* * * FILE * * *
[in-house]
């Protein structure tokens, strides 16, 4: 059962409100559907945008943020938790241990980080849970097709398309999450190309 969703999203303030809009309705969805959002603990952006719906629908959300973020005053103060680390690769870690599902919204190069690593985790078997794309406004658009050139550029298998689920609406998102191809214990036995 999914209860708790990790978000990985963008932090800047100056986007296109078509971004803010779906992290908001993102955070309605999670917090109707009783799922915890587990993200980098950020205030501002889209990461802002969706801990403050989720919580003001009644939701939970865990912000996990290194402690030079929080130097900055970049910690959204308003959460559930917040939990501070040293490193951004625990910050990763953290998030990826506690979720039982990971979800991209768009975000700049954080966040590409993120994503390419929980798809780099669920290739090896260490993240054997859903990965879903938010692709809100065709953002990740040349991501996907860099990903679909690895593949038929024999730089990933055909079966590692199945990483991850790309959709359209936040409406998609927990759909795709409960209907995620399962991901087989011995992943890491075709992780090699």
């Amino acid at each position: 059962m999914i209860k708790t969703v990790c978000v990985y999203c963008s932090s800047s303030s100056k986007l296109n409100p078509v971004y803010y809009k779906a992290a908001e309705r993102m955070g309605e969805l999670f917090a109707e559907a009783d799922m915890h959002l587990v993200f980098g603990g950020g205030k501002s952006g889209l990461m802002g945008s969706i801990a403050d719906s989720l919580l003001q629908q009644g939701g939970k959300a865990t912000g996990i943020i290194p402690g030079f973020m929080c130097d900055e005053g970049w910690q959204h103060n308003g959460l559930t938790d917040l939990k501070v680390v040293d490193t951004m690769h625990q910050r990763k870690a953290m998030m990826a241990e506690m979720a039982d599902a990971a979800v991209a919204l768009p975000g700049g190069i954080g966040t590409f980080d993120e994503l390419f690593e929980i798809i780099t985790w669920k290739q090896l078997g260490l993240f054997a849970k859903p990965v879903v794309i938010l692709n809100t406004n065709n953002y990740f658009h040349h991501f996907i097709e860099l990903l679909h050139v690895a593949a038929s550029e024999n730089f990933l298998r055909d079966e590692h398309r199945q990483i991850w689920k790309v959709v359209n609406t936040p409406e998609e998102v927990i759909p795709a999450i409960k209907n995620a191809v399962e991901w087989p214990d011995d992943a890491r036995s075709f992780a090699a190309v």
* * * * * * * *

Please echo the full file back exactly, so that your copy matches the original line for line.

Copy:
[in-house]
């Protein structure tokens, strides 16, 4: 059962409100559907945008943020938790241990980080849970097709398309999450190309 969703999203303030809009309705969805959002603990952006719906629908959300973020005053103060680390690769870690599902919204190069690593985790078997794309406004658009050139550029298998689920609406998102191809214990036995 999914209860708790990790978000990985963008932090800047100056986007296109078509971004803010779906992290908001993102955070309605999670917090109707009783799922915890587990993200980098950020205030501002889209990461802002969706801990403050989720919580003001009644939701939970865990912000996990290194402690030079929080130097900055970049910690959204308003959460559930917040939990501070040293490193951004625990910050990763953290998030990826506690979720039982990971979800991209768009975000700049954080966040590409993120994503390419929980798809780099669920290739090896260490993240054997859903990965879903938010692709809100065709953002990740040349991501996907860099990903679909690895593949038929024999730089990933055909079966590692199945990483991850790309959709359209936040409406998609927990759909795709409960209907995620399962991901087989011995992943890491075709992780090699």
């Amino acid at each position: 059962m999914i209860k708790t969703v990790c978000v990985y999203c963008s932090s800047s303030s100056k986007l296109n409100p078509v971004y803010y809009k779906a992290a908001e309705r993102m955070g309605e969805l999670f917090a109707e559907a009783d799922m915890h959002l587990v993200f980098g603990g950020g205030k501002s952006g889209l990461m802002g945008s969706i801990a403050d719906s989720l919580l003001q629908q009644g939701g939970k959300a865990t912000g996990i943020i290194p402690g030079f973020m929080c130097d900055e005053g970049w910690q959204h103060n308003g959460l559930t938790d917040l939990k501070v680390v040293d490193t951004m690769h625990q910050r990763k870690a953290m998030m990826a241990e506690m979720a039982d599902a990971a979800v991209a919204l768009p975000g700049g190069i954080g966040t590409f980080d993120e994503l390419f690593e929980i798809i780099t985790w669920k290739q090896l078997g260490l993240f054997a849970k859903p990965v879903v794309i938010l692709n809100t406004n065709n953002y990740f658009h040349h991501f996907i097709e860099l990903l679909h050139v690895a593949a038929s550029e024999n730089f990933l298998r055909d079966e590692h398309r199945q990483i991850w689920k790309v959709v359209n609406t936040p409406e998609e998102v927990i759909p795709a999450i409960k209907n995620a191809v399962e991901w087989p214990d011995d992943a890491r036995s075709f992780a090699a190309v």